July 2016

Distal Biceps Tendon Evaluation

Timely and accurate evaluation is imperative for optimal treatment and outcome from rupture of the distal biceps tendon. The mechanism of injury is a sudden eccentric load placed on a flexed elbow. This injury most frequently occurs in males in the fourth to sixth decade of life. Smokers have an increased risk of sustaining this injury, and the use of anabolic steroids and local injection of corticosteroids have been implicated as a cause of the injury.

Patients often report a painful “pop” at the time of injury or a sudden, sharp, tearing sensation in the antecubital fossa that eventually becomes a dull ache. Patients may also exhibit tenderness in the fossa and ecchymosis. Weakness and pain with forearm supination is frequently displayed as well as gross abnormality in the contour of the biceps musculature in comparison with the contralateral side with retraction of the biceps muscle belly. X-rays should be evaluated for bony avulsion of the radial tuberosity. Despite what seems an easy injury to diagnose, delay in accurate diagnosis still occurs.

Multiple tests have been described in the evaluation of the integrity of the distal biceps. O’Driscoll has described the Hook Test in the assessment of anterior pain of the elbow. The arm is actively flexed to 900 with the forearm fully supinated. The examiner then tries to hook the biceps tendon with his/her index finger from lateral to medial (right elbow exam examiner uses his/hers left index finger).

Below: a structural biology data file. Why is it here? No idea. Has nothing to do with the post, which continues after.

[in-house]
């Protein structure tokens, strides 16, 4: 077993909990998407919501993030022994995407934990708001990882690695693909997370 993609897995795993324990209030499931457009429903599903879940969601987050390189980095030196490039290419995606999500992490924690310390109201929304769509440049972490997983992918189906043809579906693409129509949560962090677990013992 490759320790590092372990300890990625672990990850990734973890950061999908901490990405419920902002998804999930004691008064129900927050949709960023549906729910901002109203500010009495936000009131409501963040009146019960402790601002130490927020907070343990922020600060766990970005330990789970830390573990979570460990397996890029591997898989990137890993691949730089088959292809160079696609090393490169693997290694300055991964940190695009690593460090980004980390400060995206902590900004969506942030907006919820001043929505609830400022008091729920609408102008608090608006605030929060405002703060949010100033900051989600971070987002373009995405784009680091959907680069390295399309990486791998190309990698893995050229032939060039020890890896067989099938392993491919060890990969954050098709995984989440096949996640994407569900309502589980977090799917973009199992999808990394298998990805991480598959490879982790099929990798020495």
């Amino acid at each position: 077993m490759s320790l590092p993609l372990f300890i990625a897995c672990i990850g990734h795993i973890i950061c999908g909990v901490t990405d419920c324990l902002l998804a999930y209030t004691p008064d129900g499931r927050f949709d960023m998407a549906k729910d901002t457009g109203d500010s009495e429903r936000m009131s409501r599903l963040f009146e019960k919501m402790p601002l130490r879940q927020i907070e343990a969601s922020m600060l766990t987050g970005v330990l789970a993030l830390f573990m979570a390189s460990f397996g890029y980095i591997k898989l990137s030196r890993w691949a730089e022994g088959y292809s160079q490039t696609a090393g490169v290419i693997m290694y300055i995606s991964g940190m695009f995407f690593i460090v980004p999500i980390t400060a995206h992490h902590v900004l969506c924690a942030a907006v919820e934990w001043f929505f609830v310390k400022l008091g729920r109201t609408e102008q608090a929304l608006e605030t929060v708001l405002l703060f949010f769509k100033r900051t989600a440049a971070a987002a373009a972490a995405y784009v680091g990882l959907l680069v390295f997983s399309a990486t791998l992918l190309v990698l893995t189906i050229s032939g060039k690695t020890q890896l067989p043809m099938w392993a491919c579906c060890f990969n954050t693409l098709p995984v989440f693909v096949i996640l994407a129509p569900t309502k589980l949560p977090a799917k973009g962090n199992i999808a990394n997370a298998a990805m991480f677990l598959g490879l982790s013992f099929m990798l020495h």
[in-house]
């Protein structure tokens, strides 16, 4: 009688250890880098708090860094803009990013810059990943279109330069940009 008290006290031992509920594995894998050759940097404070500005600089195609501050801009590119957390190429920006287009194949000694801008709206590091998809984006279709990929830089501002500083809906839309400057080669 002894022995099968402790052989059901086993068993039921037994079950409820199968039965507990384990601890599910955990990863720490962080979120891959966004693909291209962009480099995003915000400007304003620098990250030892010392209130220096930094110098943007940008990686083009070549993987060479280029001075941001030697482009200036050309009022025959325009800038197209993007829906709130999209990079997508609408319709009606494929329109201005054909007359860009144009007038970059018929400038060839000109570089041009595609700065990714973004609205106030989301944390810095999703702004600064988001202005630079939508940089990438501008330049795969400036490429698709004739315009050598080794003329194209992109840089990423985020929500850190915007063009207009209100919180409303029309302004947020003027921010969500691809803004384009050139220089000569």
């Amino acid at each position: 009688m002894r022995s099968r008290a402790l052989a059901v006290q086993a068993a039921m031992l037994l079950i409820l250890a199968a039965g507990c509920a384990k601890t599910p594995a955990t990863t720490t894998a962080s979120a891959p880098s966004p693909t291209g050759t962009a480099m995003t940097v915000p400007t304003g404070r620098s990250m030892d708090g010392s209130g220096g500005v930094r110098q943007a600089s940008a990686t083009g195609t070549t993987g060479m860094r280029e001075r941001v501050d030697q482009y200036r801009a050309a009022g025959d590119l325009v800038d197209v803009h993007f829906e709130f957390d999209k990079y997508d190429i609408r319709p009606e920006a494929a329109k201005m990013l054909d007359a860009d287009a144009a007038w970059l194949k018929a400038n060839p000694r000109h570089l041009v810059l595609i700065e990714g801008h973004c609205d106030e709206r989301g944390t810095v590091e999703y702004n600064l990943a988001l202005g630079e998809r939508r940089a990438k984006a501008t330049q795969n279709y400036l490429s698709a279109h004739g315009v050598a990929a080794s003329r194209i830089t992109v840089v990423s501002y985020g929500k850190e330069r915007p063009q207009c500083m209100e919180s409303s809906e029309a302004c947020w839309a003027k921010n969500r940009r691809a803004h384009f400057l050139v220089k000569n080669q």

In a normal test, the examiner may hook around the posterior aspect of the biceps tendon and superficial to the brachialis nearly 1cm. The tendon feels like a tight cord. The patient must not forcefully flex the elbow as this allows the bracialis to become firm and thus decrease the space between the biceps tendon and the brachialis.

To evaluate the lacertus fibrosus the examiner comes from the medial side (right index finger to examine right elbow) and may hook the lacertus but the finger does not penetrate as far and the lacertus is more sheet-like.

Performing the exam from both lateral and medial sides is important. An abnormal exam from the lateral side evaluates the integrity of the biceps tendon, the medial side the lacertus fibrosus. If the lacertus is intact, then significant retraction is not likely and primary repair can be expected even in cases of chronic rupture.

The Hook Test may also be used to evaluate partial tears of the distal biceps. Here the Hook Test is performed from lateral to medial and once the tendon is hooked it is pulled on. In a case of a partial tear, pain may be reproduced. At this time additional diagnostic imaging may be warranted.

Further evaluation can be made by observing the contour of the biceps with passive motion of the distal biceps. Here the elbow is placed in 900 of flexion in the neutral position. The forearm is passively pronated and supinated observing the motion of the distal biceps muscle belly. If intact the muscle belly will move proximally with supination and distally with pronation. If completely torn from the radial tuberosity the muscle belly will not move with passive motion.

  1. O’Driscoll SW, Gonclaves LB, Dietz P. The hook test for distal biceps tendon avulsion. Am J Sports Med. 2007; 35:1865-1869. Epub 2007 Aug 8.
  2. Devereaux MW, ElMaraghy AW. Improving the rapid and reliable diagnosis of complete distal biceps tendon rupture. A nuanced approach to the clinical examination. Am J Sports Med. 2013; 41: 1998-2004.
  3. McDonald LS, Dewing CB, Shupe PG, Provencher MT. Disorders of the proximal and distal aspects of the biceps muscle. J Bone Joint Surg Am. 2013; 95: 1235-1245.

Submitted by:
Ricardo J. Rodriguez, MD
Baton Rouge Orthopaedic Clinic
Baton Rouge, Louisiana